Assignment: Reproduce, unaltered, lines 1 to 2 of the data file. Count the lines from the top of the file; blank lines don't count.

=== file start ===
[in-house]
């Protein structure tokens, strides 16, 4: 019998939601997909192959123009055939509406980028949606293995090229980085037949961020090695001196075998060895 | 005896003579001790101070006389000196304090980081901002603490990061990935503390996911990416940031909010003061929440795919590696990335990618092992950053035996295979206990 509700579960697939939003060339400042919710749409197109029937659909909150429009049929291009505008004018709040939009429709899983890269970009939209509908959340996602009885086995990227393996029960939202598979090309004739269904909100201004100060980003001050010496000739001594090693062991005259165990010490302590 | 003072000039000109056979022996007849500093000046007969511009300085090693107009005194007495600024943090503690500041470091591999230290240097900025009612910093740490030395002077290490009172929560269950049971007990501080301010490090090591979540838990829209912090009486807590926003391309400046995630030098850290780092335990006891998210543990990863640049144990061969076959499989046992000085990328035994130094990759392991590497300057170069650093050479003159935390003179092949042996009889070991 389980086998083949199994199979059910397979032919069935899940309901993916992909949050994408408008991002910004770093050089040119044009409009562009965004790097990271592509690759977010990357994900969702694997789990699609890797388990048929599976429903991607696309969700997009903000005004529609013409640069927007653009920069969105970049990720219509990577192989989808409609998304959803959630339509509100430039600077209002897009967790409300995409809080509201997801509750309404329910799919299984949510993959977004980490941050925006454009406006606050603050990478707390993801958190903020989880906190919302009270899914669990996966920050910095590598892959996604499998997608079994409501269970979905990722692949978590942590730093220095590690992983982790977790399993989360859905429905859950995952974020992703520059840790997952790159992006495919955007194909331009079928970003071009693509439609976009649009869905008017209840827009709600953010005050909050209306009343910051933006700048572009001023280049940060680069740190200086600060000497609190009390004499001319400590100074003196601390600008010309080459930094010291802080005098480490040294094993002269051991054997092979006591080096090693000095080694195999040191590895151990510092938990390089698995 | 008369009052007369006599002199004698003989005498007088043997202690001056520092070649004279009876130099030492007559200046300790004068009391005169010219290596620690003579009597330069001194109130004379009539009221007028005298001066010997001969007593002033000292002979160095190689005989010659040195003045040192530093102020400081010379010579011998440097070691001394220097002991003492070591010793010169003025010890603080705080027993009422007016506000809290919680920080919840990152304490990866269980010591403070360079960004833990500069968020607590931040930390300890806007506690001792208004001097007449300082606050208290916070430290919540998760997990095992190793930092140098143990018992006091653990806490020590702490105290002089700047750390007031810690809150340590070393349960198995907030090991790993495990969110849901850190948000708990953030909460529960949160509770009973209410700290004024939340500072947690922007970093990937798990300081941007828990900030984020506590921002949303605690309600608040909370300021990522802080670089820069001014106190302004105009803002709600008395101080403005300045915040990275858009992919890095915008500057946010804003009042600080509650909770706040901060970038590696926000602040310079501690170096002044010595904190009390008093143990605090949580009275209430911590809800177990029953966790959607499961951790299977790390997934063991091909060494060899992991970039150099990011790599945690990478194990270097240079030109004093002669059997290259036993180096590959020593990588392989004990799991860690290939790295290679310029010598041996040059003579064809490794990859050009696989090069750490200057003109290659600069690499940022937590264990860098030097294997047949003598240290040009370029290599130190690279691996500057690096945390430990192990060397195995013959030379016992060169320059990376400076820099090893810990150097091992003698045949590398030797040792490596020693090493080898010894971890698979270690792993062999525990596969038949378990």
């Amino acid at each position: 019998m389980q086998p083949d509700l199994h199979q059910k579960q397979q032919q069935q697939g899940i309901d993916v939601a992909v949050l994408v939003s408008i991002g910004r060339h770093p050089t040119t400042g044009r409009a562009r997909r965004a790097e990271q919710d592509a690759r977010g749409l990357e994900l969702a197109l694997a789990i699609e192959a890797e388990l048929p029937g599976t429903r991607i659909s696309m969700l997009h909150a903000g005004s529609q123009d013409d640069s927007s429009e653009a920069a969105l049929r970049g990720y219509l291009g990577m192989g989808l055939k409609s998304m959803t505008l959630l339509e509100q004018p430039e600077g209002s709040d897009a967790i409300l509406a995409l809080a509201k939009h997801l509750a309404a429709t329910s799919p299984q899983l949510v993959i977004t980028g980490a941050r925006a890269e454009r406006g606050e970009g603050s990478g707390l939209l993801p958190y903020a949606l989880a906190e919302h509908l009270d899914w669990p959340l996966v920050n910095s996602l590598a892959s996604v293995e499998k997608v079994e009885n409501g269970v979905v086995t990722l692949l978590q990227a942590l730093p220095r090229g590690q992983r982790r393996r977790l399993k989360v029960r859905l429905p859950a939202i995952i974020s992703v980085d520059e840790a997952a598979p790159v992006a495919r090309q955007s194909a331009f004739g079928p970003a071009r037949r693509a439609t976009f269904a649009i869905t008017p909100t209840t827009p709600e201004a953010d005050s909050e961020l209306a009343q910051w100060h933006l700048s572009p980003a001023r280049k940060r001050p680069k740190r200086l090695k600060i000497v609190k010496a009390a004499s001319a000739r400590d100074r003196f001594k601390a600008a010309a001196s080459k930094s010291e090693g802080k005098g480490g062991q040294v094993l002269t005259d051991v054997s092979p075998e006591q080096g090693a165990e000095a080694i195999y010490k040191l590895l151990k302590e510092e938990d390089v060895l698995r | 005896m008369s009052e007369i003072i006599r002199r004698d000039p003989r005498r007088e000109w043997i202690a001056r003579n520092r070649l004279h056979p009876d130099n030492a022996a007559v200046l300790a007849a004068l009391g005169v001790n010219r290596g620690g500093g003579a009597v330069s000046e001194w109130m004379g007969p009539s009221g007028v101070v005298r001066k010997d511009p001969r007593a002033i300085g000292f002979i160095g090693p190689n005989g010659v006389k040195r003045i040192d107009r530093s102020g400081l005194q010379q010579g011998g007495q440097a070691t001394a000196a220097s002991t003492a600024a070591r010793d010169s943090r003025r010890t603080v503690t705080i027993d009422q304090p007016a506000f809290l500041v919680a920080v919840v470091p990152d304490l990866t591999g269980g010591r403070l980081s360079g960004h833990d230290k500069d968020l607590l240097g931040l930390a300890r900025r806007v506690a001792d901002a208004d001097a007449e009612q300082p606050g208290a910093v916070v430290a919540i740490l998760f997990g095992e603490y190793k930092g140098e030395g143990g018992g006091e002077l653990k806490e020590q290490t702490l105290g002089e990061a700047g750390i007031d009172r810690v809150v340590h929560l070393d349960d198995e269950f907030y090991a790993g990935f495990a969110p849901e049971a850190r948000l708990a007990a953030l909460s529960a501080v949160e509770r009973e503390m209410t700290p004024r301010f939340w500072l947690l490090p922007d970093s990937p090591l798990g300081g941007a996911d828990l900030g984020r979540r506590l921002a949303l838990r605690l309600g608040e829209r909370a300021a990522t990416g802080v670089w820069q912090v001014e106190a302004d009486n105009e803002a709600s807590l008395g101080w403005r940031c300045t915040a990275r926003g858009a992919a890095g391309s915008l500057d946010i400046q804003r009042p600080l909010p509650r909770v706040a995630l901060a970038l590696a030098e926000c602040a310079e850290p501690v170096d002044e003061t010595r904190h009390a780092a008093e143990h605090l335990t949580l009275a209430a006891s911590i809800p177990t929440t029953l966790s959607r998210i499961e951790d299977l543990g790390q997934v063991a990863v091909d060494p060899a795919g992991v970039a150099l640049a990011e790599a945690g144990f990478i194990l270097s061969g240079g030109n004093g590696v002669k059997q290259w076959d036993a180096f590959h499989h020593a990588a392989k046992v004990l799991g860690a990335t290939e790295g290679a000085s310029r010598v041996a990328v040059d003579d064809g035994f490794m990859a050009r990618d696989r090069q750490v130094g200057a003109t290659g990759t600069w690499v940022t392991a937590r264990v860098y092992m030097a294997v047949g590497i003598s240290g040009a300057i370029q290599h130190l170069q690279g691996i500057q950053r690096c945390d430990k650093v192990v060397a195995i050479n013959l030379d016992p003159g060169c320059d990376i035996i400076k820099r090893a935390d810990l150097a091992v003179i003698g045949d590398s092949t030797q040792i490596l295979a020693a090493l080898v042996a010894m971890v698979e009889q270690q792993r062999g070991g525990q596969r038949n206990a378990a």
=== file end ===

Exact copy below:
[in-house]
């Protein structure tokens, strides 16, 4: 019998939601997909192959123009055939509406980028949606293995090229980085037949961020090695001196075998060895 | 005896003579001790101070006389000196304090980081901002603490990061990935503390996911990416940031909010003061929440795919590696990335990618092992950053035996295979206990 509700579960697939939003060339400042919710749409197109029937659909909150429009049929291009505008004018709040939009429709899983890269970009939209509908959340996602009885086995990227393996029960939202598979090309004739269904909100201004100060980003001050010496000739001594090693062991005259165990010490302590 | 003072000039000109056979022996007849500093000046007969511009300085090693107009005194007495600024943090503690500041470091591999230290240097900025009612910093740490030395002077290490009172929560269950049971007990501080301010490090090591979540838990829209912090009486807590926003391309400046995630030098850290780092335990006891998210543990990863640049144990061969076959499989046992000085990328035994130094990759392991590497300057170069650093050479003159935390003179092949042996009889070991 389980086998083949199994199979059910397979032919069935899940309901993916992909949050994408408008991002910004770093050089040119044009409009562009965004790097990271592509690759977010990357994900969702694997789990699609890797388990048929599976429903991607696309969700997009903000005004529609013409640069927007653009920069969105970049990720219509990577192989989808409609998304959803959630339509509100430039600077209002897009967790409300995409809080509201997801509750309404329910799919299984949510993959977004980490941050925006454009406006606050603050990478707390993801958190903020989880906190919302009270899914669990996966920050910095590598892959996604499998997608079994409501269970979905990722692949978590942590730093220095590690992983982790977790399993989360859905429905859950995952974020992703520059840790997952790159992006495919955007194909331009079928970003071009693509439609976009649009869905008017209840827009709600953010005050909050209306009343910051933006700048572009001023280049940060680069740190200086600060000497609190009390004499001319400590100074003196601390600008010309080459930094010291802080005098480490040294094993002269051991054997092979006591080096090693000095080694195999040191590895151990510092938990390089698995 | 008369009052007369006599002199004698003989005498007088043997202690001056520092070649004279009876130099030492007559200046300790004068009391005169010219290596620690003579009597330069001194109130004379009539009221007028005298001066010997001969007593002033000292002979160095190689005989010659040195003045040192530093102020400081010379010579011998440097070691001394220097002991003492070591010793010169003025010890603080705080027993009422007016506000809290919680920080919840990152304490990866269980010591403070360079960004833990500069968020607590931040930390300890806007506690001792208004001097007449300082606050208290916070430290919540998760997990095992190793930092140098143990018992006091653990806490020590702490105290002089700047750390007031810690809150340590070393349960198995907030090991790993495990969110849901850190948000708990953030909460529960949160509770009973209410700290004024939340500072947690922007970093990937798990300081941007828990900030984020506590921002949303605690309600608040909370300021990522802080670089820069001014106190302004105009803002709600008395101080403005300045915040990275858009992919890095915008500057946010804003009042600080509650909770706040901060970038590696926000602040310079501690170096002044010595904190009390008093143990605090949580009275209430911590809800177990029953966790959607499961951790299977790390997934063991091909060494060899992991970039150099990011790599945690990478194990270097240079030109004093002669059997290259036993180096590959020593990588392989004990799991860690290939790295290679310029010598041996040059003579064809490794990859050009696989090069750490200057003109290659600069690499940022937590264990860098030097294997047949003598240290040009370029290599130190690279691996500057690096945390430990192990060397195995013959030379016992060169320059990376400076820099090893810990150097091992003698045949590398030797040792490596020693090493080898010894971890698979270690792993062999525990596969038949378990």